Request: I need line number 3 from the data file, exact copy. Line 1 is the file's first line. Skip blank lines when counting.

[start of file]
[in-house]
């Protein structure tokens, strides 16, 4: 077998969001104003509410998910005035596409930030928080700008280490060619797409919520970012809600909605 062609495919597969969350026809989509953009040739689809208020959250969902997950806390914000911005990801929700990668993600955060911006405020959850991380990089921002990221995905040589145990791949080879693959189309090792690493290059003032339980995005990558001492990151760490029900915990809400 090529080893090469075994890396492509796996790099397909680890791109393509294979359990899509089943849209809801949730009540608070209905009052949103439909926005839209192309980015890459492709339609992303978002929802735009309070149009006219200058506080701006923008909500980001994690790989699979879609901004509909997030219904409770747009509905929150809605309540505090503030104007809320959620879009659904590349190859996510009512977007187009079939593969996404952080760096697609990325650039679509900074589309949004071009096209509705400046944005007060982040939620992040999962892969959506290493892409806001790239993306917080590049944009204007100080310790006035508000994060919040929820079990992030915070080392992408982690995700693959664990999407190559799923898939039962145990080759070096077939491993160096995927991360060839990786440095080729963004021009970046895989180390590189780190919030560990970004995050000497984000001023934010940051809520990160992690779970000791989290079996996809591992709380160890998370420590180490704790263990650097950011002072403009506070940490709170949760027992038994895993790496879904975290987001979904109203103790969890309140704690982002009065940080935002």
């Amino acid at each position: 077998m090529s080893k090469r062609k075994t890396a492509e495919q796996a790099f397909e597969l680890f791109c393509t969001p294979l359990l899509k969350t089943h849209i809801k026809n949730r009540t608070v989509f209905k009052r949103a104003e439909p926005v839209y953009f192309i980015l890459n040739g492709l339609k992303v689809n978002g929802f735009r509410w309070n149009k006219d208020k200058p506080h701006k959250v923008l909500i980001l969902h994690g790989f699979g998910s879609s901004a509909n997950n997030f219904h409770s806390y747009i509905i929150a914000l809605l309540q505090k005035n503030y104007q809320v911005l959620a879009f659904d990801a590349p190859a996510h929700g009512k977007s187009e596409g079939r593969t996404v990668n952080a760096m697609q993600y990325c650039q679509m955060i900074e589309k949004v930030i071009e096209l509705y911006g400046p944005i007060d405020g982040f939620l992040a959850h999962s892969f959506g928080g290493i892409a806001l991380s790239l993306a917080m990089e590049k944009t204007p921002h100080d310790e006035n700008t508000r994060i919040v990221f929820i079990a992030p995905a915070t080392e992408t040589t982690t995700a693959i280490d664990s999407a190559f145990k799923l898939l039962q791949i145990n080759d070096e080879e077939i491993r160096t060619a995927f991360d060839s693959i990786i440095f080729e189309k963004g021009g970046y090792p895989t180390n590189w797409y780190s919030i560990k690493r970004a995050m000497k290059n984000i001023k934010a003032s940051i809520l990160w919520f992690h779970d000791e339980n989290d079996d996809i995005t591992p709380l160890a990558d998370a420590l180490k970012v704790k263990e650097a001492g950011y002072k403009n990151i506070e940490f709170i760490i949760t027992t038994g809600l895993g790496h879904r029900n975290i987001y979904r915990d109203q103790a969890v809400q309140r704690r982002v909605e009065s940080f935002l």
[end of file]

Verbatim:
């Amino acid at each position: 077998m090529s080893k090469r062609k075994t890396a492509e495919q796996a790099f397909e597969l680890f791109c393509t969001p294979l359990l899509k969350t089943h849209i809801k026809n949730r009540t608070v989509f209905k009052r949103a104003e439909p926005v839209y953009f192309i980015l890459n040739g492709l339609k992303v689809n978002g929802f735009r509410w309070n149009k006219d208020k200058p506080h701006k959250v923008l909500i980001l969902h994690g790989f699979g998910s879609s901004a509909n997950n997030f219904h409770s806390y747009i509905i929150a914000l809605l309540q505090k005035n503030y104007q809320v911005l959620a879009f659904d990801a590349p190859a996510h929700g009512k977007s187009e596409g079939r593969t996404v990668n952080a760096m697609q993600y990325c650039q679509m955060i900074e589309k949004v930030i071009e096209l509705y911006g400046p944005i007060d405020g982040f939620l992040a959850h999962s892969f959506g928080g290493i892409a806001l991380s790239l993306a917080m990089e590049k944009t204007p921002h100080d310790e006035n700008t508000r994060i919040v990221f929820i079990a992030p995905a915070t080392e992408t040589t982690t995700a693959i280490d664990s999407a190559f145990k799923l898939l039962q791949i145990n080759d070096e080879e077939i491993r160096t060619a995927f991360d060839s693959i990786i440095f080729e189309k963004g021009g970046y090792p895989t180390n590189w797409y780190s919030i560990k690493r970004a995050m000497k290059n984000i001023k934010a003032s940051i809520l990160w919520f992690h779970d000791e339980n989290d079996d996809i995005t591992p709380l160890a990558d998370a420590l180490k970012v704790k263990e650097a001492g950011y002072k403009n990151i506070e940490f709170i760490i949760t027992t038994g809600l895993g790496h879904r029900n975290i987001y979904r915990d109203q103790a969890v809400q309140r704690r982002v909605e009065s940080f935002l």